A year-long seminar for 2012 – 2013 on the topic of “Speciesism in biology, culture, and sociopolitics” has been funded by the Andrew W. Mellon Foundation under their “Sawyer Seminar” program. These grants are designed to support comparative research on the historical and cultural sources of contemporary developments, melding together science and humanities. “Speciesism” generally refers to the view that unique natural kinds (species) exist and are an important structural element of biodiversity, and is often manifested specifically in the cultural view that humans are distinct from, and intrinsically superior to other forms of life. This seminar will engage academics from the social sciences, natural sciences, and humanities for wide-ranging discussion about the sociopolitical, cultural, and scientific ramifications of speciesism and various world views that derive from it .
Two one-year graduate fellowships are available for academic year 2012-2013. These will have an annual fellowship stipend of $30,000 which is meant to support the fellows’ participation in the seminar and their dissertation research/writing. These graduate fellows will be responsible for assisting postdoctoral fellow Brian Swartz and principal investigator Brent Mishler in organizing, coordinating, and running the seminar. The graduate fellows must participate in each meeting of the seminar (two in late Spring 2012 and seven over academic year 2012-2013). Students can come from any department across the university, and will be chosen based on the relevance of their knowledge of the subject, their dissertation topic, and their ability to contribute to the seminar. There will be opportunities for collaboration on group publications, and support for writing the fellow’s dissertation.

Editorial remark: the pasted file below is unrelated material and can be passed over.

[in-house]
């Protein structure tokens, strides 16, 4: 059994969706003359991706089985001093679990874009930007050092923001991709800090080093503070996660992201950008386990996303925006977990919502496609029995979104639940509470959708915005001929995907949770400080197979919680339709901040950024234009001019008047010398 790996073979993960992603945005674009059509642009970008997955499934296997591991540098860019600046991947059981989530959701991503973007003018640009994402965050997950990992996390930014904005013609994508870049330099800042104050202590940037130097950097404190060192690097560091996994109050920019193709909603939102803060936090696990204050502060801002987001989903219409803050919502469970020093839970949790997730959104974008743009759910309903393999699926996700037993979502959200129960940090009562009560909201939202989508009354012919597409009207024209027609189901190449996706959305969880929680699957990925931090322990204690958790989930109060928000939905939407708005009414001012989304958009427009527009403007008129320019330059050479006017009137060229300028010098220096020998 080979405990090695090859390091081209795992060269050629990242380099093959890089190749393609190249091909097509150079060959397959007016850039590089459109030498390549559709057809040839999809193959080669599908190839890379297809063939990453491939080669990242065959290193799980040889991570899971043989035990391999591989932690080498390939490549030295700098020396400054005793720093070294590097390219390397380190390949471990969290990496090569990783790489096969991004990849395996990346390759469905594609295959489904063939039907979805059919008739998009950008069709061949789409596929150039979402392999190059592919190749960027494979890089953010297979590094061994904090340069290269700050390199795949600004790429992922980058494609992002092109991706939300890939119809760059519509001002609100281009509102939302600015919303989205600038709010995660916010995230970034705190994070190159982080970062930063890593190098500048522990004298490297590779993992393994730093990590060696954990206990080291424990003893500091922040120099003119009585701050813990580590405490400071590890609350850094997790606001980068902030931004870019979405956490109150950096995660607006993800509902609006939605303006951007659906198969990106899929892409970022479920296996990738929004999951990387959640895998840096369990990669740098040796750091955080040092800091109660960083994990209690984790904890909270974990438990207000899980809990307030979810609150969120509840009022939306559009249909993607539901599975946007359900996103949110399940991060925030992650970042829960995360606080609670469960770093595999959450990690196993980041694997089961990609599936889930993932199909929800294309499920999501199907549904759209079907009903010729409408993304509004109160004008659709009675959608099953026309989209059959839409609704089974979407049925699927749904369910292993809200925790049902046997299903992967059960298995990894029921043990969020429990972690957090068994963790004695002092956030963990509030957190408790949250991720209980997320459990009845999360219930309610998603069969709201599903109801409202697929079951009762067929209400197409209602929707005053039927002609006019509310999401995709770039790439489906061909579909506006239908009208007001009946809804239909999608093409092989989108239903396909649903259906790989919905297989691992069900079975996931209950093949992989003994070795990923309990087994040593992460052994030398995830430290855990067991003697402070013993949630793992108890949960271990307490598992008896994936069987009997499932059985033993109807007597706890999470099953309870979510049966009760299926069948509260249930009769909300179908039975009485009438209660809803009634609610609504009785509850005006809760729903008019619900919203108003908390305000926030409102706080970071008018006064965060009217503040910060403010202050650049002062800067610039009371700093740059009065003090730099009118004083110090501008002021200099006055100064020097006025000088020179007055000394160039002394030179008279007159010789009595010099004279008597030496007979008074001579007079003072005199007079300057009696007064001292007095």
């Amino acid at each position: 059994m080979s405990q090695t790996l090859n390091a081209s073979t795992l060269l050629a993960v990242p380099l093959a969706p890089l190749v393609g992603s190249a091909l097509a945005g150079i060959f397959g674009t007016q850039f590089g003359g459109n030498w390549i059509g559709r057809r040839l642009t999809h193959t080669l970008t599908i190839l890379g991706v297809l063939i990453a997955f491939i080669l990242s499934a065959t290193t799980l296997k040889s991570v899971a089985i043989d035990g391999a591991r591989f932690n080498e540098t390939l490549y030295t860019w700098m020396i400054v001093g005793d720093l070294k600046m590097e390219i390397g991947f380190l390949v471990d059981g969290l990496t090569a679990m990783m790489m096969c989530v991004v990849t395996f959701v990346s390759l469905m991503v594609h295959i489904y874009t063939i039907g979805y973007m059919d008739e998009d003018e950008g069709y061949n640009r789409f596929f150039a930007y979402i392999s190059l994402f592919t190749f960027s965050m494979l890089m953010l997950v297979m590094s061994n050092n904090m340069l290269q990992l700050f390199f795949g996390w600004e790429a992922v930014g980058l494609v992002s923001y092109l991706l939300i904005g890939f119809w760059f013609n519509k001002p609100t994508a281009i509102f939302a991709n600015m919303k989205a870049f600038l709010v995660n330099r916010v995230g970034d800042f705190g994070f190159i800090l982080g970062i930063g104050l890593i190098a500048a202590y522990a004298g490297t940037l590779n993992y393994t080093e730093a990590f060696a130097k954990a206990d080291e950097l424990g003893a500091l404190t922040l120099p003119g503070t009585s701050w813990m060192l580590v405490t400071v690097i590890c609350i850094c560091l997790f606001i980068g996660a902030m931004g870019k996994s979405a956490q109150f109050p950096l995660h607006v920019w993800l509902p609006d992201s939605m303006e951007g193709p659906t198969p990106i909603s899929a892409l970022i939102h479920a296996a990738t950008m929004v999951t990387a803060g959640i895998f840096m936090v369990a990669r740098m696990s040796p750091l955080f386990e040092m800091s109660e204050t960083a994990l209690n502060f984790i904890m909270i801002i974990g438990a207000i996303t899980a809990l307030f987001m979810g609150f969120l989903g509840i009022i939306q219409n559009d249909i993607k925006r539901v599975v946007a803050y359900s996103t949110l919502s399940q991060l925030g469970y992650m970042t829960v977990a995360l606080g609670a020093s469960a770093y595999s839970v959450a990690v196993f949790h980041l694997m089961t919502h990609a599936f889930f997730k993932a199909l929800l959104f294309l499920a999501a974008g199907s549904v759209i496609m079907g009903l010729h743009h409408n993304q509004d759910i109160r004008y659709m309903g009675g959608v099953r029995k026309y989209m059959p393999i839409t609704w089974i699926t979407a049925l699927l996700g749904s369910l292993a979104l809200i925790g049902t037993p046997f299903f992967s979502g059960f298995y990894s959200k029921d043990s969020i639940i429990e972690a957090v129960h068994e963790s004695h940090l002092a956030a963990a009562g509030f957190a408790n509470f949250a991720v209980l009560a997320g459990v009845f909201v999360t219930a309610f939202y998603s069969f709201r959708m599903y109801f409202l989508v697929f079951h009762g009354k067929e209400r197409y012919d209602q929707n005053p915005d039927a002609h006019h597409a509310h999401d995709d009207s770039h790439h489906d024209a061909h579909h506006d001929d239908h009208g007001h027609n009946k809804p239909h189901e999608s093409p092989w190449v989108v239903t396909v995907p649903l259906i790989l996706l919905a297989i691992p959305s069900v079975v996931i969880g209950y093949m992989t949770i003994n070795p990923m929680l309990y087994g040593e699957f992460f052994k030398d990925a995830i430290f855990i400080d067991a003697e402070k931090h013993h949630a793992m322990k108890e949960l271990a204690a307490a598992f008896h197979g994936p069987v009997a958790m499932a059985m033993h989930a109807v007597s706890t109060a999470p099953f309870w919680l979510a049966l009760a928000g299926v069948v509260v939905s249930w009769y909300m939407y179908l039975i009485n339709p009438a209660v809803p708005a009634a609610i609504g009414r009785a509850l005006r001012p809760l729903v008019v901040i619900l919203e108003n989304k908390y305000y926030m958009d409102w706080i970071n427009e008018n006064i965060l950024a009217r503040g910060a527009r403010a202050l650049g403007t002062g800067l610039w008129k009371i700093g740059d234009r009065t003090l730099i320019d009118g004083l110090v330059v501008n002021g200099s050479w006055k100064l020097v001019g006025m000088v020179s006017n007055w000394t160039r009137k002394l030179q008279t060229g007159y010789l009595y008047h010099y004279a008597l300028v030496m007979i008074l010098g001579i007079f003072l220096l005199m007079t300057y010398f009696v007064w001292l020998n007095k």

To apply, write a short electronic letter to the PI of the grant, Professor Brent D. Mishler, at: email@example.com by 5 p.m., Friday, March 23, 2012. More from Professor Mishlert: “In this letter, please describe your dissertation research, why you would like to participate in this seminar, and how you match the qualifications given above. Attach a CV, and give me three names and addresses (including email) of references — don’t ask them to write now (I will contact references for short-listed candidates). Mellon does not provide student fees or tuition in its grants, so a large stipend is provided to compensate. You should talk with your department; usually a department will pay fees for a student who lands a fellowship.”
(The Sawyer Seminar is named for John E. Sawyer, a former president of Williams College who also served as the Mellon Foundation’s third president.)